“Some people are totally comfortable with [period sex], and that’s fine for them,” Newton says. “But for a lot of people [who aren’t comfortable with it], it opens up the conversation because they’re like, ‘I’ve got this product [and] it doesn’t matter that I have my period.'”
There are many reasons people may want to have sex on their periods, she explains. For some, their sex drive runs high while menstruating. And furthermore, orgasms can help with relieving cramps.
Research shows that having sex on your period can relieve cramping pain thanks to the oxytocin and endorphins released after orgasm. Research by former professor and author Beverly Whipple found that women’s pain tolerance and detection increased by 74.6 and 106.7 percent respectively after orgasm.
Additionally, for those who experience pain during intercourse, period blood can act as extra lubricant during penetration, thereby increasing pleasure — for both parties.
Having period sex can be an act of sexual self-confidence and empowerment
Beth* grew up knowing her period was a secret, encouraged by her mother to stay quiet about it and always feeling awkward bringing it up with partners. As she matured, being able to have sex on her period became an important part of her life and relationship with her partner, who’s always been open to learning.
“I want to know that my partner is comfortable with all of my body, and period sex is a big part of that for me,” she says. “And having a longer than average period has meant that being comfortable with period sex is almost a necessity.”
Using Nixit has allowed Beth the freedom to not have to plan around her period, but rather make it a part of her life — a move that’s helped improve her sexual confidence tenfold.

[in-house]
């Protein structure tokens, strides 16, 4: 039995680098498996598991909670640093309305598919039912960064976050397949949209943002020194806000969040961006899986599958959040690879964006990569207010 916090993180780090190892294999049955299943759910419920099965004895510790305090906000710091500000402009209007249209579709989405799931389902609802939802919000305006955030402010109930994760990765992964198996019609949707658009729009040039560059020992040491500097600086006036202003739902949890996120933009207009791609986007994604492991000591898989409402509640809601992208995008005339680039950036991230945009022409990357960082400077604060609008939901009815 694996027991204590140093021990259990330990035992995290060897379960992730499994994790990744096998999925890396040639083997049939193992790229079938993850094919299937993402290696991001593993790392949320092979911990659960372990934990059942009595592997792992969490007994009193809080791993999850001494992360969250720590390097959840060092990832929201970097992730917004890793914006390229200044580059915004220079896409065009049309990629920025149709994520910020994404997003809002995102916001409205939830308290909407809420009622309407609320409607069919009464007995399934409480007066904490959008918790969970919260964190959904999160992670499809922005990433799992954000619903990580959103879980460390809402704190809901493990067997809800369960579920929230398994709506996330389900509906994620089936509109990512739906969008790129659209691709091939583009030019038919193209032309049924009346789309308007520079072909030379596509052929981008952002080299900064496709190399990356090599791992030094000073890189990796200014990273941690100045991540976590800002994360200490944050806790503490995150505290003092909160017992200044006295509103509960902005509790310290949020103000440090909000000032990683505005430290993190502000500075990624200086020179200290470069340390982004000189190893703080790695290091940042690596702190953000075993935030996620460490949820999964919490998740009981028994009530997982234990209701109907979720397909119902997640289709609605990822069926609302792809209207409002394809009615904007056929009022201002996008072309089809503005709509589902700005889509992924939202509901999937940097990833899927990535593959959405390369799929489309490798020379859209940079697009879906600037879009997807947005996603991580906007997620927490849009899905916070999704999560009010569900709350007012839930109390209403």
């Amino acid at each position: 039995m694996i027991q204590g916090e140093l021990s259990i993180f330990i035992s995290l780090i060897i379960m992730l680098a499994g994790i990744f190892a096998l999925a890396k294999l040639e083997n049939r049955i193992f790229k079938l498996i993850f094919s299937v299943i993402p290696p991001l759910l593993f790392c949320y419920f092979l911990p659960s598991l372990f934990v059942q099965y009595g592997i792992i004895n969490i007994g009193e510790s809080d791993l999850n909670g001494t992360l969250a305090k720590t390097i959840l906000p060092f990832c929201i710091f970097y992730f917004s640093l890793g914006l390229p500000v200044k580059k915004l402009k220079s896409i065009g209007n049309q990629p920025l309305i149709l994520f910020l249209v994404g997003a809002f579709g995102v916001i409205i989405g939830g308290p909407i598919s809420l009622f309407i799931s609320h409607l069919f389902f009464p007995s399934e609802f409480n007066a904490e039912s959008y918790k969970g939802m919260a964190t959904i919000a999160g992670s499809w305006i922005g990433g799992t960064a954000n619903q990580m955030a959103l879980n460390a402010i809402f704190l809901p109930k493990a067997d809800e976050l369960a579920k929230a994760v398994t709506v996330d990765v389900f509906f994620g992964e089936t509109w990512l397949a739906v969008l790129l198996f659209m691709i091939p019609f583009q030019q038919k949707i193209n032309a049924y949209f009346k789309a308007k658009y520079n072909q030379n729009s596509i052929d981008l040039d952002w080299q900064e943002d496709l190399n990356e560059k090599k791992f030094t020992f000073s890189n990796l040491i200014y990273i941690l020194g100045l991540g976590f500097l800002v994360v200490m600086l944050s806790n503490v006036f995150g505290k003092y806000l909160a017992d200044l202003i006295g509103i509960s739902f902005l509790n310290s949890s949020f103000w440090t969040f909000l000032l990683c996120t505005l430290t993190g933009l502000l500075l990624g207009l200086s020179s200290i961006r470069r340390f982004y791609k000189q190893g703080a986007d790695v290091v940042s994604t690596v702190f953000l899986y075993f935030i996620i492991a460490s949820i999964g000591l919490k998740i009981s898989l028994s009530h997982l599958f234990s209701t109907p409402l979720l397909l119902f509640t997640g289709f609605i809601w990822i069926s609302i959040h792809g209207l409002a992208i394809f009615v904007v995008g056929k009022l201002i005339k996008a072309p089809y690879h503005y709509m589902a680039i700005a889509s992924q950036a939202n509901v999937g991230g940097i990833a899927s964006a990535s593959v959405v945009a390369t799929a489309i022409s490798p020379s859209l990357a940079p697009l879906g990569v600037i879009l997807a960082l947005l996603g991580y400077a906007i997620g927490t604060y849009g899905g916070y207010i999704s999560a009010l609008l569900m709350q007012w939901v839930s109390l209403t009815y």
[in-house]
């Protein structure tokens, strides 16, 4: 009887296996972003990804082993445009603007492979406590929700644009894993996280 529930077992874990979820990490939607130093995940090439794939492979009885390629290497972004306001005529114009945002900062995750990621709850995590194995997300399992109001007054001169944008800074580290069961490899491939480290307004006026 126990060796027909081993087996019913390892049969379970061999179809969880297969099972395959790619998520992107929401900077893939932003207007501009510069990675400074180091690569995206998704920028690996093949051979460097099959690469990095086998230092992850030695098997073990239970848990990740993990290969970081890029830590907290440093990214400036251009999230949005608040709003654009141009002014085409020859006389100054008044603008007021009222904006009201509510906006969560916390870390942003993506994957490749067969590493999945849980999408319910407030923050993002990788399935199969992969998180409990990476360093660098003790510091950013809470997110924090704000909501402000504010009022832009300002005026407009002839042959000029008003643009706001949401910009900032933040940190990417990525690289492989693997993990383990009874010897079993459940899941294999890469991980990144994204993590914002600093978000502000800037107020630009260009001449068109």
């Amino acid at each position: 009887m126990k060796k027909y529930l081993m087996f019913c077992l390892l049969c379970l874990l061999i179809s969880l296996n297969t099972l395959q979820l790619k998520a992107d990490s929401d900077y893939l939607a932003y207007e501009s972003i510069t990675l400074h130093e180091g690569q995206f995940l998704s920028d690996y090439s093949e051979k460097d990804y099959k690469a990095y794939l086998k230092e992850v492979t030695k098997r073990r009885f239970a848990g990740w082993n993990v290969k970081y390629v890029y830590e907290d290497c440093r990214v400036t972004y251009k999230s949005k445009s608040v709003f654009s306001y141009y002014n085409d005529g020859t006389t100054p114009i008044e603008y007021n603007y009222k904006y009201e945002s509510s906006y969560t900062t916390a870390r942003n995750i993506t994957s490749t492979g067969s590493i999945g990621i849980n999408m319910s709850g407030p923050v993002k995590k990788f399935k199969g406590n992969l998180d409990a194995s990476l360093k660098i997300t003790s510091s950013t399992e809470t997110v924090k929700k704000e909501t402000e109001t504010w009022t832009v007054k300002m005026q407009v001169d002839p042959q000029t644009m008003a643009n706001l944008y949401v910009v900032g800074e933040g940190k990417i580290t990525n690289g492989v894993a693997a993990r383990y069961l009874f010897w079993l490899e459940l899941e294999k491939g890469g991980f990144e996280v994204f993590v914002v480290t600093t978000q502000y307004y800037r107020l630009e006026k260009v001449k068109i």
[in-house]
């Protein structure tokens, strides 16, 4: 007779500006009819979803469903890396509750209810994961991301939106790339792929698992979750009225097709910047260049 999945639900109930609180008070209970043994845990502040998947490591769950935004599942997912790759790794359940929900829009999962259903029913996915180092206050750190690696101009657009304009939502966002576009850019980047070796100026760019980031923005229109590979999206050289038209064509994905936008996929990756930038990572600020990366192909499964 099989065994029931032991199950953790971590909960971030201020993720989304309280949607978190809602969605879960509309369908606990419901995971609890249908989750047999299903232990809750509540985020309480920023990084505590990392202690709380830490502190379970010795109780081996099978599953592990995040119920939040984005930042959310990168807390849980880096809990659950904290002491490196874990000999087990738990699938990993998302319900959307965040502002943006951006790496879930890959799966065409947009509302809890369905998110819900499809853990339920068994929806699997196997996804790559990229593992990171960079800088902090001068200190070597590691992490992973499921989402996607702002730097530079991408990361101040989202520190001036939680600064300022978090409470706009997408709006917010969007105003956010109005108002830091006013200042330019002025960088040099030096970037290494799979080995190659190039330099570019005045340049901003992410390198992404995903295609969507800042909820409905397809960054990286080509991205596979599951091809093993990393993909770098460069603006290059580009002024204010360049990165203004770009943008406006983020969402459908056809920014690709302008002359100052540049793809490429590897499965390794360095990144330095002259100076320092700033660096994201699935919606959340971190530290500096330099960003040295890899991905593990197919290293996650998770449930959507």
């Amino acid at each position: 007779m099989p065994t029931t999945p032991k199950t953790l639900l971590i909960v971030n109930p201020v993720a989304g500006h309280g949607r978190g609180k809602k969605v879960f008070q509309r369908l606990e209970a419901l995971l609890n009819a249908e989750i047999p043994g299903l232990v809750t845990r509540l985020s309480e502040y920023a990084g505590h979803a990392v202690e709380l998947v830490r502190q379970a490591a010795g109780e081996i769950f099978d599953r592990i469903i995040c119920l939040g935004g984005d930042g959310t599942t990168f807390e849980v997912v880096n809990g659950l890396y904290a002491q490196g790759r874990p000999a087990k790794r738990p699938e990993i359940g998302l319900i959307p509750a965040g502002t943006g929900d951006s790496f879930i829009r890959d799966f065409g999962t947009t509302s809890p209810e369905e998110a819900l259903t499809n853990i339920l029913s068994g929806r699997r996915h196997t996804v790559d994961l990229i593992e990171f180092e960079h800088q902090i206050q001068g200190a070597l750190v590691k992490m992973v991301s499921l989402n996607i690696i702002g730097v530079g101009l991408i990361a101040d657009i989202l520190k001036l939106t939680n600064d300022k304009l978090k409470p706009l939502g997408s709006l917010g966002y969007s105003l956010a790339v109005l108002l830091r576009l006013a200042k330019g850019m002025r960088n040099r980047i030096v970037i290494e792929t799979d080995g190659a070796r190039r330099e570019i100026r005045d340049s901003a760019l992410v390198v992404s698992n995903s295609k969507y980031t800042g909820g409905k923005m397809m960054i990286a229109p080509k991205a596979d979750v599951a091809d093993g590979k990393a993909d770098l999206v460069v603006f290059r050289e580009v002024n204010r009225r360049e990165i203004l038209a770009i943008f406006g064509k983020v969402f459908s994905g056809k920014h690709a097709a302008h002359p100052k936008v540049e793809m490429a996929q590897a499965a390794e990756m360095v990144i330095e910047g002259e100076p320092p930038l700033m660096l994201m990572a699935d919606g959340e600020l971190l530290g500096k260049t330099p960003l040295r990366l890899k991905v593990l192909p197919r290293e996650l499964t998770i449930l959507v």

“When I used a menstrual cup previously, I found it difficult to get excited about sex because planning around my complex menstrual cycle started to become a burden,” she says. “Using Nixit as a means of having mess-free period sex … gave me flexibility to have sex whenever I want.”
On the other hand, when Stephanie* got her first period, her family took her out for dinner to celebrate.
“My parents never told me to hide it or not talk about it, and definitely never mentioned it was dirty” she says. The most she was concerned about was smelling bad in high school, but periods were never an issue when it came to having sex.
“If sex was initiated, I would just say, ‘By the way, I have my period right now,'” she says. “It’s never been an issue. The usual reaction from a partner was, ‘let’s get a dark towel or try the bathroom counter, to avoid making too much of a mess.'” Now, “if we’re in the mood, it’s a non-issue,” she adds.
Period sex also has a lot to do with building body respect
Millie* grew up in a period-friendly household; her grandfather was even a gynaecologist. But because her friends weren’t as vocal about periods, she didn’t talk about it as much. The more comfortable she got with her body, the easier it became.
“In the beginning, I only ever mentioned my period as a ‘warning’ before sex,” she says. “As I become more comfortable with my sexuality and my partners, it would become a more open conversation.”
“What’s most important to me is that my partner respects my body … That includes not shaming me for something that’s natural to my body.”
At the end of the day, being able to enjoy our bodies on or off our periods is paramount to building a positive relationship to our own beings — whether it’s sex with ourselves or sex with our partners, or exploring our bodies through using period cups.
*Names have been changed at the source’s request.